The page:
April 9, 2014 at 4:26 PM

Short Fiction: Untitled

'He is confused, surprised, stunned that he should have become this all powerful supplier of food...'

By Arthur Panaro

Sinuhe Speaks

Arthur Panaro is a psychotherapist, teacher and writer. He did 7 years of hard time on fantasy island, Manhattan, NYC, before making the jump to hyper-space in New Mexico.

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A railroad station somewhere in vast India.  His backpack is stowed next to a passenger bench.  There is hardly anybody there besides himself and a few station workers.  He is pacing, waiting for the train that will take him on the next leg of his travels, to begin sometime just after 12 am.  Train tracks, station, land and the clammy monsoon night air blankets all.

Then appears a small boy, bare footed and in unkempt shorts and t-shirt.  The boy approaches rather confidently with open hand stretched toward him, for baksheesh. He responds and buys a small portion of food wrapped in paper from an all-night vendor who is illuminated by a casually swinging bare light bulb that is surrounded by a cloud of insects.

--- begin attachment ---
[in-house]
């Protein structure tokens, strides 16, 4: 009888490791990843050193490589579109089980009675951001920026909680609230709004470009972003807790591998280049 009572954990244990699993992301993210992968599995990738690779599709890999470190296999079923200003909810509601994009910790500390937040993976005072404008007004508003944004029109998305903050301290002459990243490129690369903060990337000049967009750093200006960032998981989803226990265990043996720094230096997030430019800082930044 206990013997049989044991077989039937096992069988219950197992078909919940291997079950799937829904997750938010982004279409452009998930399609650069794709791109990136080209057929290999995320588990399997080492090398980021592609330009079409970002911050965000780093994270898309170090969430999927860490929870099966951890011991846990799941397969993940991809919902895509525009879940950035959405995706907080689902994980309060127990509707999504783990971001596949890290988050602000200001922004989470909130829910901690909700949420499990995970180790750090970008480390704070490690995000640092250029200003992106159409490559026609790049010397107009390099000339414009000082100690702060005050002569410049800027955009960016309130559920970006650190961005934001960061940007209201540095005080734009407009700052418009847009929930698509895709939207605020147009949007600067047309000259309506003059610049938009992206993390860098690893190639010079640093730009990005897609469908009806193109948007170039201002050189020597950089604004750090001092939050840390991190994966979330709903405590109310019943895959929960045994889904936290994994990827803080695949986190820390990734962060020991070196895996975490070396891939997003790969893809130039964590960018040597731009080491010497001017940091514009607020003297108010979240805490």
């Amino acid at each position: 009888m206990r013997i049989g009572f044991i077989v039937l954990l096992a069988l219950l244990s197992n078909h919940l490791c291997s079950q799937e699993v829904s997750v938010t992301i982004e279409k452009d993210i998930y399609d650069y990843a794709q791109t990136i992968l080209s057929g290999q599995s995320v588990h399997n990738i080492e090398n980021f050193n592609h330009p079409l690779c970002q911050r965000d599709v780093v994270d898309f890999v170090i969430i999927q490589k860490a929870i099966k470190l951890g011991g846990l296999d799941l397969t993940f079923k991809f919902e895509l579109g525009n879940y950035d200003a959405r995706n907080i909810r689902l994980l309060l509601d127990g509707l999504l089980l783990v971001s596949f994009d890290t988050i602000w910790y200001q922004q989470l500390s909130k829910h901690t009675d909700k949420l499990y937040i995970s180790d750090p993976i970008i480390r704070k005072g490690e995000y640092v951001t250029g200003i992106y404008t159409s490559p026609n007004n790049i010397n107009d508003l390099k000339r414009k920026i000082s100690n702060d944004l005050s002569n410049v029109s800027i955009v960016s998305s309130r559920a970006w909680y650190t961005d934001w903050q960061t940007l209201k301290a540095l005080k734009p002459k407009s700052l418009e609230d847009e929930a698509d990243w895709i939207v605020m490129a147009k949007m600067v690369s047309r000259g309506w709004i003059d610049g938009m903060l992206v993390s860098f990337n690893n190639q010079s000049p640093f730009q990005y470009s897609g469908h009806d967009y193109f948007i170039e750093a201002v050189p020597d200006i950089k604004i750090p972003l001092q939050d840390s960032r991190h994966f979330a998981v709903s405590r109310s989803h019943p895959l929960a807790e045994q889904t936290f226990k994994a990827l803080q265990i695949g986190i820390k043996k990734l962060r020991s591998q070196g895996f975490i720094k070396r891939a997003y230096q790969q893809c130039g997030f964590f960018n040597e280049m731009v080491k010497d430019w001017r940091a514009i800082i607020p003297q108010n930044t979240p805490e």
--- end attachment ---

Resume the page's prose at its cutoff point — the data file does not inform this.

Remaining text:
He hands it down to the little boy. Soon another couple of children approach. He repeats the charity.

Now a few more children are there gathered around him, looking up with outstretched hands, speaking their particular dialect, which he does not understand except for the universal wordless hand gesture of asking.

OK, why not?  Again the purchase and the gift.  Before he knows it there are eight, ten, fifteen maybe 25 or more boys, now some taller than the rest, swirling around him and he is turning in their midst, mixed up, like a top.   Again the universal language of the outstretched hand and the chatter of their dialect . . .

He is confused, surprised, stunned that he should have become this all powerful supplier of food . . . The thought invades him that he can in no way manage so many supplicants. . . and before he can attempt to figure out how to communicate his helplessness (he does not know their language), a station guard appears and loudly scolds the children, who, surprised, turn on their heels and fly away in all directions into the darkness.

He stands there alone, bewildered, chapfallen, a little stunned, but guiltily relieved.

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